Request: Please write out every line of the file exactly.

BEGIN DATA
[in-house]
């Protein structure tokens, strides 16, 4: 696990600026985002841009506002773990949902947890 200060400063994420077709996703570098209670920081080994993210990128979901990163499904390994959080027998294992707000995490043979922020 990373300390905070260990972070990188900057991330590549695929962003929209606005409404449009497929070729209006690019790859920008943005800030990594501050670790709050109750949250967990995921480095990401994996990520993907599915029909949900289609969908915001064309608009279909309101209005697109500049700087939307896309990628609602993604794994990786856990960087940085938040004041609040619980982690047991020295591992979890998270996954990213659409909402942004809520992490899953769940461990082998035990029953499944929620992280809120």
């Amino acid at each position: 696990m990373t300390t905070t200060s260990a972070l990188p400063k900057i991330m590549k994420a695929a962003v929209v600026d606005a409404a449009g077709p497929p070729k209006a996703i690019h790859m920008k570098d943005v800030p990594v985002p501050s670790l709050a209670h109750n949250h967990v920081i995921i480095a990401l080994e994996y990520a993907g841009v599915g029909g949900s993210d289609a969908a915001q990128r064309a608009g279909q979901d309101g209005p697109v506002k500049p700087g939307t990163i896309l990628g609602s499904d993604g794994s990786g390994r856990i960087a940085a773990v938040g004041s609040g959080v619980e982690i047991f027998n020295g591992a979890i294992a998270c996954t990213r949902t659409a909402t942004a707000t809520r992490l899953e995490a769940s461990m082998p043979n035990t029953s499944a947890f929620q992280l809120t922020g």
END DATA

[in-house]
């Protein structure tokens, strides 16, 4: 696990600026985002841009506002773990949902947890 200060400063994420077709996703570098209670920081080994993210990128979901990163499904390994959080027998294992707000995490043979922020 990373300390905070260990972070990188900057991330590549695929962003929209606005409404449009497929070729209006690019790859920008943005800030990594501050670790709050109750949250967990995921480095990401994996990520993907599915029909949900289609969908915001064309608009279909309101209005697109500049700087939307896309990628609602993604794994990786856990960087940085938040004041609040619980982690047991020295591992979890998270996954990213659409909402942004809520992490899953769940461990082998035990029953499944929620992280809120």
């Amino acid at each position: 696990m990373t300390t905070t200060s260990a972070l990188p400063k900057i991330m590549k994420a695929a962003v929209v600026d606005a409404a449009g077709p497929p070729k209006a996703i690019h790859m920008k570098d943005v800030p990594v985002p501050s670790l709050a209670h109750n949250h967990v920081i995921i480095a990401l080994e994996y990520a993907g841009v599915g029909g949900s993210d289609a969908a915001q990128r064309a608009g279909q979901d309101g209005p697109v506002k500049p700087g939307t990163i896309l990628g609602s499904d993604g794994s990786g390994r856990i960087a940085a773990v938040g004041s609040g959080v619980e982690i047991f027998n020295g591992a979890i294992a998270c996954t990213r949902t659409a909402t942004a707000t809520r992490l899953e995490a769940s461990m082998p043979n035990t029953s499944a947890f929620q992280l809120t922020g």